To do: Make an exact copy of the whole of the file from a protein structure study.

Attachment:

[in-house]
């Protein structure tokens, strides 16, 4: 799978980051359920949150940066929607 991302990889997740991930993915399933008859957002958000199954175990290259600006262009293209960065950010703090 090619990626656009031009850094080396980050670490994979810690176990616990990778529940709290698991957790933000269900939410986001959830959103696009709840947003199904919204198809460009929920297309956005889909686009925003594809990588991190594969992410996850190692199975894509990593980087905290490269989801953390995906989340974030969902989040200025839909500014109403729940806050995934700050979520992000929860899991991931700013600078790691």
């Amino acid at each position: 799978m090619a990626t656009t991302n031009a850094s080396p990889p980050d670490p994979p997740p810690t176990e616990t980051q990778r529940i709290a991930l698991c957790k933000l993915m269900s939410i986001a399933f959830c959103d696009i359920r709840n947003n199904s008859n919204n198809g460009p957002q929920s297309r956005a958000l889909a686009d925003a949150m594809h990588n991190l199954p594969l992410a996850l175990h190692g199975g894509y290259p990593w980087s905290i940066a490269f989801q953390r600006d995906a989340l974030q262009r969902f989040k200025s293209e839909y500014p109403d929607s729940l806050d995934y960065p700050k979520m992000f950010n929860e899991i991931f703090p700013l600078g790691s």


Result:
[in-house]
């Protein structure tokens, strides 16, 4: 799978980051359920949150940066929607 991302990889997740991930993915399933008859957002958000199954175990290259600006262009293209960065950010703090 090619990626656009031009850094080396980050670490994979810690176990616990990778529940709290698991957790933000269900939410986001959830959103696009709840947003199904919204198809460009929920297309956005889909686009925003594809990588991190594969992410996850190692199975894509990593980087905290490269989801953390995906989340974030969902989040200025839909500014109403729940806050995934700050979520992000929860899991991931700013600078790691």
């Amino acid at each position: 799978m090619a990626t656009t991302n031009a850094s080396p990889p980050d670490p994979p997740p810690t176990e616990t980051q990778r529940i709290a991930l698991c957790k933000l993915m269900s939410i986001a399933f959830c959103d696009i359920r709840n947003n199904s008859n919204n198809g460009p957002q929920s297309r956005a958000l889909a686009d925003a949150m594809h990588n991190l199954p594969l992410a996850l175990h190692g199975g894509y290259p990593w980087s905290i940066a490269f989801q953390r600006d995906a989340l974030q262009r969902f989040k200025s293209e839909y500014p109403d929607s729940l806050d995934y960065p700050k979520m992000f950010n929860e899991i991931f703090p700013l600078g790691s």